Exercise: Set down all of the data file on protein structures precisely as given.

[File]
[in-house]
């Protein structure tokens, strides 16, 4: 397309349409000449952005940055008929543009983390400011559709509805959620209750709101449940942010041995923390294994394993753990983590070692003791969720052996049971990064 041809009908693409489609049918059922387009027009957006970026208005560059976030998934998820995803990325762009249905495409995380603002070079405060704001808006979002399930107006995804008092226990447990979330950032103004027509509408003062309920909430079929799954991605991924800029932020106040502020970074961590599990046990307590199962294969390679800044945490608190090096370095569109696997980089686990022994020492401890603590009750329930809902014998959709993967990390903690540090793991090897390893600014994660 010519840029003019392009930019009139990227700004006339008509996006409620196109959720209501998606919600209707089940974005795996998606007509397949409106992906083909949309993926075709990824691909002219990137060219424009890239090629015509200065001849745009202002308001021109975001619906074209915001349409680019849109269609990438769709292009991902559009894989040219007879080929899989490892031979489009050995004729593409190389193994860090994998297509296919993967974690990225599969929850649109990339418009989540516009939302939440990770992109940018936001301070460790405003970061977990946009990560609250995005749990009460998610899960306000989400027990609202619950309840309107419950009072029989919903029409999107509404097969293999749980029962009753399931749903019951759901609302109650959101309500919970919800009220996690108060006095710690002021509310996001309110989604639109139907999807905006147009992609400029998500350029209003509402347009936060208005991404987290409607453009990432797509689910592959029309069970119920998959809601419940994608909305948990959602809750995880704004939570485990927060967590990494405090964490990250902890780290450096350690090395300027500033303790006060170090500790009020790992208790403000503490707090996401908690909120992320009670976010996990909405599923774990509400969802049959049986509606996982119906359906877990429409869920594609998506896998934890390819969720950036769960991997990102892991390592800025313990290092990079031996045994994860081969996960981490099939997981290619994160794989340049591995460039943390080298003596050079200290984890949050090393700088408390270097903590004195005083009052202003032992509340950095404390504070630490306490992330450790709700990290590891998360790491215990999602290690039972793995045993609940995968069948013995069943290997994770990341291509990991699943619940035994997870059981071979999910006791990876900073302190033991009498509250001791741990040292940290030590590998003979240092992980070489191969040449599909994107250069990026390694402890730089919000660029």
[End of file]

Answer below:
[in-house]
């Protein structure tokens, strides 16, 4: 397309349409000449952005940055008929543009983390400011559709509805959620209750709101449940942010041995923390294994394993753990983590070692003791969720052996049971990064 041809009908693409489609049918059922387009027009957006970026208005560059976030998934998820995803990325762009249905495409995380603002070079405060704001808006979002399930107006995804008092226990447990979330950032103004027509509408003062309920909430079929799954991605991924800029932020106040502020970074961590599990046990307590199962294969390679800044945490608190090096370095569109696997980089686990022994020492401890603590009750329930809902014998959709993967990390903690540090793991090897390893600014994660 010519840029003019392009930019009139990227700004006339008509996006409620196109959720209501998606919600209707089940974005795996998606007509397949409106992906083909949309993926075709990824691909002219990137060219424009890239090629015509200065001849745009202002308001021109975001619906074209915001349409680019849109269609990438769709292009991902559009894989040219007879080929899989490892031979489009050995004729593409190389193994860090994998297509296919993967974690990225599969929850649109990339418009989540516009939302939440990770992109940018936001301070460790405003970061977990946009990560609250995005749990009460998610899960306000989400027990609202619950309840309107419950009072029989919903029409999107509404097969293999749980029962009753399931749903019951759901609302109650959101309500919970919800009220996690108060006095710690002021509310996001309110989604639109139907999807905006147009992609400029998500350029209003509402347009936060208005991404987290409607453009990432797509689910592959029309069970119920998959809601419940994608909305948990959602809750995880704004939570485990927060967590990494405090964490990250902890780290450096350690090395300027500033303790006060170090500790009020790992208790403000503490707090996401908690909120992320009670976010996990909405599923774990509400969802049959049986509606996982119906359906877990429409869920594609998506896998934890390819969720950036769960991997990102892991390592800025313990290092990079031996045994994860081969996960981490099939997981290619994160794989340049591995460039943390080298003596050079200290984890949050090393700088408390270097903590004195005083009052202003032992509340950095404390504070630490306490992330450790709700990290590891998360790491215990999602290690039972793995045993609940995968069948013995069943290997994770990341291509990991699943619940035994997870059981071979999910006791990876900073302190033991009498509250001791741990040292940290030590590998003979240092992980070489191969040449599909994107250069990026390694402890730089919000660029």